Physical traits are also impacted. Previous Crufts winners have had short faces, wrinkling, screw-tails, and dwarfism – all of which go against The Kennel Clubs standards.

During Crufts 2018, a campaigner from the pressure group PETA ran onto the arena, interrupting the dog show from announcing its winner. The protester was tackled to the ground by guards at the event.

The man was carrying a banner that stated, ‘CRUFTS CANINE EUGENICS’, suggesting that Crufts supported the manipulation of Pedigree dogs genes, a claim in which they have completely denied.

Animal rights organisations have protested Crufts for years and their plight seems to be gaining more and more mainstream media attention in recent years.

Anna said:

“While PETA believes that it is wrong to own dogs as pets at all, there are millions of dog lovers in the UK and many more across the world that would disagree, and millions of dogs that love being well cared for by responsible owners.

“Crufts has a duty of care for all dogs that attend the show and as such, health and welfare is our main priority.”

She then goes on to say that everyone at The Kennel Club is proud to be one of the “leading organisations funding research into dog health.”

Mike Flynn, Scottish SPCA chief superintendent said:

“We feel that any incident that could cause extra stress to the dogs in what is already a potentially stressful and high-pressure environment is not in the best interests of animal welfare.”

The Scottish SPCA are an organisation that work to protect animals all over the country. They aim to “push for changes in the law to improve the welfare of animals on farms, in labs, in the wild, in paddocks, or our homes.”

Their opinion of the show is that it has both positive and negative aspects.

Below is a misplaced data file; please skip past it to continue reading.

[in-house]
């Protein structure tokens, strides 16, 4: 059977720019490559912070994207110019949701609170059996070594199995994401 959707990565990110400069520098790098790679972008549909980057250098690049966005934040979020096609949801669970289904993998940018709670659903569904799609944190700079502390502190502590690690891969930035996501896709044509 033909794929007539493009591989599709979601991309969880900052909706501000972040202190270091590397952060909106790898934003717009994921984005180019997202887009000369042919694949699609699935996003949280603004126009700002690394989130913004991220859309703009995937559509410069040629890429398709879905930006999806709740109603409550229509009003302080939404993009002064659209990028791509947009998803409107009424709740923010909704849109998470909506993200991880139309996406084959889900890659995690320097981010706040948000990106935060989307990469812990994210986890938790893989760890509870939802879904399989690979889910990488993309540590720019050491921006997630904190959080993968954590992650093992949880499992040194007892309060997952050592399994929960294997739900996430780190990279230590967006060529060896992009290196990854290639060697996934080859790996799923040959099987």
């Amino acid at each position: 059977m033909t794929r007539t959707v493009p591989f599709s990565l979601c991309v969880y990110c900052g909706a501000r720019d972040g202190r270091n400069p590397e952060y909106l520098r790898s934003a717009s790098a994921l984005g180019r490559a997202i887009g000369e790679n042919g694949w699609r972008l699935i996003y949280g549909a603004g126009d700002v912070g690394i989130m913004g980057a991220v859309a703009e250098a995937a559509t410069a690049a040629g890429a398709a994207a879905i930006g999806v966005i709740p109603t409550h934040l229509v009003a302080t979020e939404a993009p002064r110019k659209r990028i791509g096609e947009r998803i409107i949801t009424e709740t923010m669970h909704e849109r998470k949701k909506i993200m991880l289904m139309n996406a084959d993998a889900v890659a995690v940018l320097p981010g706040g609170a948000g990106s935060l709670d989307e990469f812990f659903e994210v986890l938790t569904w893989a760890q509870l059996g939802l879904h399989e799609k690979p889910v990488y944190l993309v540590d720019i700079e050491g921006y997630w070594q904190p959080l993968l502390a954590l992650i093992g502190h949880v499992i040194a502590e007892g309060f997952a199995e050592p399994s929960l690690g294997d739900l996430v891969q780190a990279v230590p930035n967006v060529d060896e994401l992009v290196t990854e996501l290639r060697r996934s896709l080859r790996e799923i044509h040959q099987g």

He continued:

“The show on one hand can be extremely rewarding for both the dogs and their handlers with the different competitions such as flyball and agility.

“We also welcome the introduction of Scruffts, a part of the competition where any crossbreed dog can win a prize based on how handsome they are rather than their pedigree credentials.

“On the other hand, we feel a focus on breeding for breed standard rather than health is not always in the best interest of dogs, especially when it comes to brachycephalic breeds.”

Many of those against Crufts share a worry that it may influence inexperienced dog owners to decide on a specific breed of dog without doing any proper research into how to properly look after it – or even source a responsible and safe breeder.

Mike continues to explain if an individual chooses against rescuing a dog, that Crufts is one of the safest options as the SSPCA Assured Puppy Breeders Scheme.

He added:

“By sourcing a puppy through one of these schemes the public know they will be buying a dog from a breeder who is carrying out health tests.”

If you want to find out how to spot a bad breeder or advice on how to buy a puppy responsibly, visit www.saynotopuppydealers.co.uk.